I have always admired Malcolm X. While I didn't always agree with what he said, I admired how he fought for what he believed. As far as I can tell, he was an honest man who genuinely wanted what was best for his people. I believe his early death was truly tragic because he was in a state of transition at that time. He had recently returned home from Mecca and it had been a powerful experience for him. It would have been interesting to see where he would have gone.

    • Kathleen Odenthal profile image
      Author

      Kathleen Odenthal Romano 3 years ago from Bayonne, New Jersey

      So true, he was honest, hard-hitting and he was a threat, which lead to his assassination. I can't imagine what would be different had he gotten to live longer.

    • Reginald Boswell profile image

      Reginald Boswell 3 years ago from Alabama

      Awesome reflection, refreshing and always good to hear a modern day martyr of truth; from hindsight Malcolm X was in the evolutionary process of seeking higher truths when he was slain.

    • Kathleen Odenthal profile image
      Author

      Kathleen Odenthal Romano 3 years ago from Bayonne, New Jersey

      I feel exactly the same way

    • bravewarrior profile image

      Shauna L Bowling 3 years ago from Central Florida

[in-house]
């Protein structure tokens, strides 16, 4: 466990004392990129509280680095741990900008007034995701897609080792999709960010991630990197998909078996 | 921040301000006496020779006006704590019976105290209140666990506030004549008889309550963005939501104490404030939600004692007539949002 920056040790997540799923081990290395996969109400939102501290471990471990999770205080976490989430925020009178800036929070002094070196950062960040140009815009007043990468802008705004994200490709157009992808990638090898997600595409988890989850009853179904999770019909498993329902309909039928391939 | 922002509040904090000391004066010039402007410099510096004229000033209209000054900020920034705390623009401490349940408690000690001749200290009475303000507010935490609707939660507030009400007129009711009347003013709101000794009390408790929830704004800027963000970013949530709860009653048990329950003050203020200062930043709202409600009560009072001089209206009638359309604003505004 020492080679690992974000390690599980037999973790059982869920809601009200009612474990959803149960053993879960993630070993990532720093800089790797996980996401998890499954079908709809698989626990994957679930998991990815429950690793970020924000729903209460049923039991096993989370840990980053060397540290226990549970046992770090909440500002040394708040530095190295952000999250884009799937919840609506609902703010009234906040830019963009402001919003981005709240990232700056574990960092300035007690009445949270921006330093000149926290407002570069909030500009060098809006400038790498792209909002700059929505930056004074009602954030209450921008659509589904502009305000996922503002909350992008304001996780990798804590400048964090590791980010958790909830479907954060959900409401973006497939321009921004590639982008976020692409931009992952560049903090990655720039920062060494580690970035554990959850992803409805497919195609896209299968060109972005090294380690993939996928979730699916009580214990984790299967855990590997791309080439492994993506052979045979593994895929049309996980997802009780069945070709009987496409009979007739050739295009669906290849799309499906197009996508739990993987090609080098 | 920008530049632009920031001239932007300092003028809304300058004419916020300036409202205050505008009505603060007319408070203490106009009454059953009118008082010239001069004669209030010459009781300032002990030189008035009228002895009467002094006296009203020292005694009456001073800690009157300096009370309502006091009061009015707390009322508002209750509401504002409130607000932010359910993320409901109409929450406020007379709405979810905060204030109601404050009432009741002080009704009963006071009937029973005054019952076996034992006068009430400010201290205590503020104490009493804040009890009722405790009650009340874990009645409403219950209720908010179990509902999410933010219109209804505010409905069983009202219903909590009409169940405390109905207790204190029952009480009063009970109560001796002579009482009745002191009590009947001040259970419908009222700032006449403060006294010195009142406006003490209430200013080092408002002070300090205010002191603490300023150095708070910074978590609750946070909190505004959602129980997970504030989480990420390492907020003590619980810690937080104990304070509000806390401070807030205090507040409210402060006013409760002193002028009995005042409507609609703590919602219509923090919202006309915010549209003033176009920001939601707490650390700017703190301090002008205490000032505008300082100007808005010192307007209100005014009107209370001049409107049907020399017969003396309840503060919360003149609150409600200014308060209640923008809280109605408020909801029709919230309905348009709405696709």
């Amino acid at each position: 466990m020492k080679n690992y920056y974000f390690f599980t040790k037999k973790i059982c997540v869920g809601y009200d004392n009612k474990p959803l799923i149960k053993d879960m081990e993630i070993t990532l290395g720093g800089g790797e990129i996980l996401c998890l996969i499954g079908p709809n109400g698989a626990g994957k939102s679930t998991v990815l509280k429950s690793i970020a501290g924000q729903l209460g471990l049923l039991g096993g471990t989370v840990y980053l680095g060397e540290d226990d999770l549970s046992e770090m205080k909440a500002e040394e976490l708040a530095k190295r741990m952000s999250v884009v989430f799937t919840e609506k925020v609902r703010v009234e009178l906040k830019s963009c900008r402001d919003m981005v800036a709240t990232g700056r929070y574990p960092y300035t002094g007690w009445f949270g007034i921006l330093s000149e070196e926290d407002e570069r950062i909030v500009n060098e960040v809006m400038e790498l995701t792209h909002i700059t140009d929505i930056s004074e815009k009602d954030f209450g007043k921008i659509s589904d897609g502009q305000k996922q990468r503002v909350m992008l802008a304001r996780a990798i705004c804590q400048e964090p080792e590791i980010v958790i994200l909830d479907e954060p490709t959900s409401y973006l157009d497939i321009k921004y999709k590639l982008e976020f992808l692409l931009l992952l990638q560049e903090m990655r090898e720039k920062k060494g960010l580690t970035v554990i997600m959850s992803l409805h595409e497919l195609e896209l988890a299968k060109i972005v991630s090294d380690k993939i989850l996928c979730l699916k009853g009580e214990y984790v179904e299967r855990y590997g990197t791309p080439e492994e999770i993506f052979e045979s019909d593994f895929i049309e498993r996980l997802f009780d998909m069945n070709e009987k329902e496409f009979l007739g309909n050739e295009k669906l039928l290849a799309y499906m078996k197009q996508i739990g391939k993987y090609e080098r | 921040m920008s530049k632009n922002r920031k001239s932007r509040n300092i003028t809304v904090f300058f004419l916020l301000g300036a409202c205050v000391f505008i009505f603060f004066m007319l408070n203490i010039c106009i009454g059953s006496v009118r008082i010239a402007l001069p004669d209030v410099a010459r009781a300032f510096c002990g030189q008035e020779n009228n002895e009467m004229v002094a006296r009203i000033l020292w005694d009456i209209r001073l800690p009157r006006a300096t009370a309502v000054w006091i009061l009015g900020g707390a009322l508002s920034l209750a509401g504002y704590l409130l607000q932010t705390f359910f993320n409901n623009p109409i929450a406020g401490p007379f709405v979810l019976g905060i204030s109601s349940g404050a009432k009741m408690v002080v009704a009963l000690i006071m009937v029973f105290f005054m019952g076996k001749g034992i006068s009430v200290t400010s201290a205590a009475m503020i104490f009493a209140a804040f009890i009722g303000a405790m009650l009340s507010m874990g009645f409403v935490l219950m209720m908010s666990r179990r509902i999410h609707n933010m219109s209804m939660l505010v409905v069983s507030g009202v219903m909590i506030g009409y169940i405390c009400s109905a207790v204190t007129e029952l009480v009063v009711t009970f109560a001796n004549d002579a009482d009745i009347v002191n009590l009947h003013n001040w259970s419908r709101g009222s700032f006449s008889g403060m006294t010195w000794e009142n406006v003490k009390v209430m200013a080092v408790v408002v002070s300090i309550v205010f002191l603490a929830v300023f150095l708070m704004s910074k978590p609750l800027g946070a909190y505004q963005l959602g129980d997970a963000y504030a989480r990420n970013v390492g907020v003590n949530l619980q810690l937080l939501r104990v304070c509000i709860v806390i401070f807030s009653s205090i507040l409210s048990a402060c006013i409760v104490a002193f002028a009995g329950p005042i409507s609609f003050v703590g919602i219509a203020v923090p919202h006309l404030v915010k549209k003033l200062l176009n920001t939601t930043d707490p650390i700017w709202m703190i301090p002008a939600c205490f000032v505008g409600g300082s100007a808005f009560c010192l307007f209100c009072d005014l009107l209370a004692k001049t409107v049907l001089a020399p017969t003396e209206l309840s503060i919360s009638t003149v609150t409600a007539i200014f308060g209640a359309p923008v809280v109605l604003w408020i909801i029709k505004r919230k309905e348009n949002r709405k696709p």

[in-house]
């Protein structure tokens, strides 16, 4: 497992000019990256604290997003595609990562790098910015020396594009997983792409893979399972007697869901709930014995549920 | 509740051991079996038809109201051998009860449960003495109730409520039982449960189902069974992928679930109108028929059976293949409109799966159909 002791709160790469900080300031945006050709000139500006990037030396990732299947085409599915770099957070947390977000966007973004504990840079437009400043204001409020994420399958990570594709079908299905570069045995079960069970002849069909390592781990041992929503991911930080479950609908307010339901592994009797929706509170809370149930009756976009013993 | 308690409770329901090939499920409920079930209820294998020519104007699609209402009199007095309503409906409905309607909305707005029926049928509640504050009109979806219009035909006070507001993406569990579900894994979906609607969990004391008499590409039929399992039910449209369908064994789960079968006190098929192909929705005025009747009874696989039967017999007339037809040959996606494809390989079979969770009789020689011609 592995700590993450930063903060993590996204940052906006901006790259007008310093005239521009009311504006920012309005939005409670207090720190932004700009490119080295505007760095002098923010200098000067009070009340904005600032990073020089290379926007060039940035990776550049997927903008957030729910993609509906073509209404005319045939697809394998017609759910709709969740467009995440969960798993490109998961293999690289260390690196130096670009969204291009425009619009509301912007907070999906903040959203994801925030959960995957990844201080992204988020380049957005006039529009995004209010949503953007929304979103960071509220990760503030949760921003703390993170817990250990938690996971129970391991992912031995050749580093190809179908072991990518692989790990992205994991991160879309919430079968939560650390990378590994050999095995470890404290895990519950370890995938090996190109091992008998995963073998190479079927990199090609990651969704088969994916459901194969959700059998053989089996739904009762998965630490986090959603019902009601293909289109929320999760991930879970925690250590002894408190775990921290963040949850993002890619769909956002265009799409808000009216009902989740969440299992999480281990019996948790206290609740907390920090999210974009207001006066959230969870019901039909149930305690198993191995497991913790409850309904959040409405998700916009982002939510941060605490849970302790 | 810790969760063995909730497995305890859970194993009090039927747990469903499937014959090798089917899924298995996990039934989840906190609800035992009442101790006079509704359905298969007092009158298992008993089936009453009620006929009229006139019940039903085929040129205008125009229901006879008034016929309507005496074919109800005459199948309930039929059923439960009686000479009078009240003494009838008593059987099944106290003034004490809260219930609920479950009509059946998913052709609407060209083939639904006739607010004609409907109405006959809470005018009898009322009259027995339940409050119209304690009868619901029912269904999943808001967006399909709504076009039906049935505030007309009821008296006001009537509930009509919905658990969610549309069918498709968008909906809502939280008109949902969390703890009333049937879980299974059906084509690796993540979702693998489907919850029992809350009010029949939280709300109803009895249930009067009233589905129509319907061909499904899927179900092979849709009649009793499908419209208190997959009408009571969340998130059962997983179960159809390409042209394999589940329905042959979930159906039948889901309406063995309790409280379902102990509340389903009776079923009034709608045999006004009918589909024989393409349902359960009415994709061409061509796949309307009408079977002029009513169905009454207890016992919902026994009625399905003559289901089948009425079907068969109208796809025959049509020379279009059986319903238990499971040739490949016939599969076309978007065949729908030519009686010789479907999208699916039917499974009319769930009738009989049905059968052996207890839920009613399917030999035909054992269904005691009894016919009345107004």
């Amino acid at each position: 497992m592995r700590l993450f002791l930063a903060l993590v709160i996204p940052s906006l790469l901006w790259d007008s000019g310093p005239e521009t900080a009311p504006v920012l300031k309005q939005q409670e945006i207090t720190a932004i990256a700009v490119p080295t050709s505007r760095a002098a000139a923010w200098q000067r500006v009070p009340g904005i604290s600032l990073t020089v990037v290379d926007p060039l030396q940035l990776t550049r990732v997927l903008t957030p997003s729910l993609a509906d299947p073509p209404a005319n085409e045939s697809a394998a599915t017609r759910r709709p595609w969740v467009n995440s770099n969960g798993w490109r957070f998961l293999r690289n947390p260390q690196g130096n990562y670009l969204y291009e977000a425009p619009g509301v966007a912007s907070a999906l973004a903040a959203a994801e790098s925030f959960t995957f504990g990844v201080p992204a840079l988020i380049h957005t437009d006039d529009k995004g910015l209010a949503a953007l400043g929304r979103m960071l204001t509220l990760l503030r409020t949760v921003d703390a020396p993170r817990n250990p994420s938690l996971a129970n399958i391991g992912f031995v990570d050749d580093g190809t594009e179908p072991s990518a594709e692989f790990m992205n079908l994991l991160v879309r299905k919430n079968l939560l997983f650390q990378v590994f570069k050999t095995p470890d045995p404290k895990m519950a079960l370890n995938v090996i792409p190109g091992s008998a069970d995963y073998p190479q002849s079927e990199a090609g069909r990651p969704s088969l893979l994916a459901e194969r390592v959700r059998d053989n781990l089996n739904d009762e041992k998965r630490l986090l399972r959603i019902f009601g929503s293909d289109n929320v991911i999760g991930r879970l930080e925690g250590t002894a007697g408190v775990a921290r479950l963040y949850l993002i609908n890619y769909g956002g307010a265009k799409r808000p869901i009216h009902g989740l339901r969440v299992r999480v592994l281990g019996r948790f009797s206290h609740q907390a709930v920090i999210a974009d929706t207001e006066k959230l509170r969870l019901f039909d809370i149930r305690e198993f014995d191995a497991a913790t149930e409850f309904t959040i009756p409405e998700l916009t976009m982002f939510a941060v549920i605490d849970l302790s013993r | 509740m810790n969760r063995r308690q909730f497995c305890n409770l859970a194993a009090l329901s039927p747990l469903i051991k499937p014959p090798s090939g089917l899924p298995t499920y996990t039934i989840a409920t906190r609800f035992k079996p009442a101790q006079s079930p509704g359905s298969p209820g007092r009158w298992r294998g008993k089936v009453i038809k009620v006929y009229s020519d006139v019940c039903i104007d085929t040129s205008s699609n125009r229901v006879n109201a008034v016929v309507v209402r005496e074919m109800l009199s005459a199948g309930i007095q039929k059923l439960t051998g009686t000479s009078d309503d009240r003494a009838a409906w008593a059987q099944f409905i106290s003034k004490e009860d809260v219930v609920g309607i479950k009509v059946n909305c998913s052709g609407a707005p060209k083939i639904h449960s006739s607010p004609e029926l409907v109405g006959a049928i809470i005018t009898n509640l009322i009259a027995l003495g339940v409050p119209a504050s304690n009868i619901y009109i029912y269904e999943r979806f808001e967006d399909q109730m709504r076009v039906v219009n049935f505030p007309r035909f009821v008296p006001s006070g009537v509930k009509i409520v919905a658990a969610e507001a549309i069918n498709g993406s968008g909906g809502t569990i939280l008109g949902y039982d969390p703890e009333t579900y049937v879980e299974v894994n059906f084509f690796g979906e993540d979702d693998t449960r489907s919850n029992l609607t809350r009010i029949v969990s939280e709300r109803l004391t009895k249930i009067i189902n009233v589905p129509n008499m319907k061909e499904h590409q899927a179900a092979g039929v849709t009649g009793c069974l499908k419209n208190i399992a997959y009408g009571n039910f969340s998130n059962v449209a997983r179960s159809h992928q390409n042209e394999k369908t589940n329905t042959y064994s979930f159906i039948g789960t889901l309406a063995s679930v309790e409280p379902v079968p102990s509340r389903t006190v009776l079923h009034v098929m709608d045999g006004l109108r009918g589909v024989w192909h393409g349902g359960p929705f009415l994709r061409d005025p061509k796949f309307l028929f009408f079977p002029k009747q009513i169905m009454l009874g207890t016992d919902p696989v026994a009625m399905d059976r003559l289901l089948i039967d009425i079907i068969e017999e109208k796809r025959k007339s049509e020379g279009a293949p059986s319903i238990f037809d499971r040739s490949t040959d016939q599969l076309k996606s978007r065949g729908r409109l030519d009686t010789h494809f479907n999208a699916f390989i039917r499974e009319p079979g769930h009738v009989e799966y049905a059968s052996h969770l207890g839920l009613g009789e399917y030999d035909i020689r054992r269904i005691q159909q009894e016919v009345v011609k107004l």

I don't believe violence is the answer to anything, unless you're defending yourself in a life-threatening situation.

      Unfortunately, our government is still practicing trickery, treachery and false promises. It has nothing to do with race, but politics in general.

    • Kathleen Odenthal profile image
      Author

      Kathleen Odenthal Romano 3 years ago from Bayonne, New Jersey

      Wow that is so cool Billy! I wish I could have been a part of something like this. I was actively involved in occupy wall street, but was unhappy with the lack of progress the movement created.

    • billybuc profile image

      Bill Holland 3 years ago from Olympia, WA

      I was in college at this time, marching in protest. I never agreed with the violence, but I certainly understood why this man was driven to do what he did. Change had to happen. He felt this was the way to force that change.